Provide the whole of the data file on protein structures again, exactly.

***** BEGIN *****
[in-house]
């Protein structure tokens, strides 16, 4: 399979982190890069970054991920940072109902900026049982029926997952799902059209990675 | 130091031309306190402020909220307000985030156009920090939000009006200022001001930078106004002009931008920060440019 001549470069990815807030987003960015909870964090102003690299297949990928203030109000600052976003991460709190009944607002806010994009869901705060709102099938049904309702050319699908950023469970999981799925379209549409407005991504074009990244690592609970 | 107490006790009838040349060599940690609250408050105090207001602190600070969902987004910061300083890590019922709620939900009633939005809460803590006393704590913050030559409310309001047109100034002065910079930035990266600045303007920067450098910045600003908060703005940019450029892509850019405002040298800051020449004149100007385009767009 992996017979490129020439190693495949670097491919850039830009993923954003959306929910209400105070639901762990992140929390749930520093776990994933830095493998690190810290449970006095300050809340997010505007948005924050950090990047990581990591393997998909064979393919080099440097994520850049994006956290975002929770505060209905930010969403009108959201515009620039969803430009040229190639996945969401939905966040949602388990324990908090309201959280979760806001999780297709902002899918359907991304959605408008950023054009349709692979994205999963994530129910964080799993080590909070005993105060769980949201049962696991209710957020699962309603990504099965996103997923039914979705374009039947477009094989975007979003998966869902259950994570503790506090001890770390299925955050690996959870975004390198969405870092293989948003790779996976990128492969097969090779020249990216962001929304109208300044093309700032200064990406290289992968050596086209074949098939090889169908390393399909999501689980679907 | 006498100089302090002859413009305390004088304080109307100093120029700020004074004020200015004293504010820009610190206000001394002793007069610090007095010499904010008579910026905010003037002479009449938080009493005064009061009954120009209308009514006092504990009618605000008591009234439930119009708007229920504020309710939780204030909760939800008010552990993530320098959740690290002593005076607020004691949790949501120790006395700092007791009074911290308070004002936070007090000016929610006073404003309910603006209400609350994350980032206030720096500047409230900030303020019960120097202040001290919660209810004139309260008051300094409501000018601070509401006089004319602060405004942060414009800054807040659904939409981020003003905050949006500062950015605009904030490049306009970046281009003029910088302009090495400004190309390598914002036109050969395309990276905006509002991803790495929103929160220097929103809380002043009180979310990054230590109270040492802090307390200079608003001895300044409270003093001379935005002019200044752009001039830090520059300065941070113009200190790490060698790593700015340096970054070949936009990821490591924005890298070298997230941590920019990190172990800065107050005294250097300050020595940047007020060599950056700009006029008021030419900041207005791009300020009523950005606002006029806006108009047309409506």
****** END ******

[in-house]
């Protein structure tokens, strides 16, 4: 399979982190890069970054991920940072109902900026049982029926997952799902059209990675 | 130091031309306190402020909220307000985030156009920090939000009006200022001001930078106004002009931008920060440019 001549470069990815807030987003960015909870964090102003690299297949990928203030109000600052976003991460709190009944607002806010994009869901705060709102099938049904309702050319699908950023469970999981799925379209549409407005991504074009990244690592609970 | 107490006790009838040349060599940690609250408050105090207001602190600070969902987004910061300083890590019922709620939900009633939005809460803590006393704590913050030559409310309001047109100034002065910079930035990266600045303007920067450098910045600003908060703005940019450029892509850019405002040298800051020449004149100007385009767009 992996017979490129020439190693495949670097491919850039830009993923954003959306929910209400105070639901762990992140929390749930520093776990994933830095493998690190810290449970006095300050809340997010505007948005924050950090990047990581990591393997998909064979393919080099440097994520850049994006956290975002929770505060209905930010969403009108959201515009620039969803430009040229190639996945969401939905966040949602388990324990908090309201959280979760806001999780297709902002899918359907991304959605408008950023054009349709692979994205999963994530129910964080799993080590909070005993105060769980949201049962696991209710957020699962309603990504099965996103997923039914979705374009039947477009094989975007979003998966869902259950994570503790506090001890770390299925955050690996959870975004390198969405870092293989948003790779996976990128492969097969090779020249990216962001929304109208300044093309700032200064990406290289992968050596086209074949098939090889169908390393399909999501689980679907 | 006498100089302090002859413009305390004088304080109307100093120029700020004074004020200015004293504010820009610190206000001394002793007069610090007095010499904010008579910026905010003037002479009449938080009493005064009061009954120009209308009514006092504990009618605000008591009234439930119009708007229920504020309710939780204030909760939800008010552990993530320098959740690290002593005076607020004691949790949501120790006395700092007791009074911290308070004002936070007090000016929610006073404003309910603006209400609350994350980032206030720096500047409230900030303020019960120097202040001290919660209810004139309260008051300094409501000018601070509401006089004319602060405004942060414009800054807040659904939409981020003003905050949006500062950015605009904030490049306009970046281009003029910088302009090495400004190309390598914002036109050969395309990276905006509002991803790495929103929160220097929103809380002043009180979310990054230590109270040492802090307390200079608003001895300044409270003093001379935005002019200044752009001039830090520059300065941070113009200190790490060698790593700015340096970054070949936009990821490591924005890298070298997230941590920019990190172990800065107050005294250097300050020595940047007020060599950056700009006029008021030419900041207005791009300020009523950005606002006029806006108009047309409506």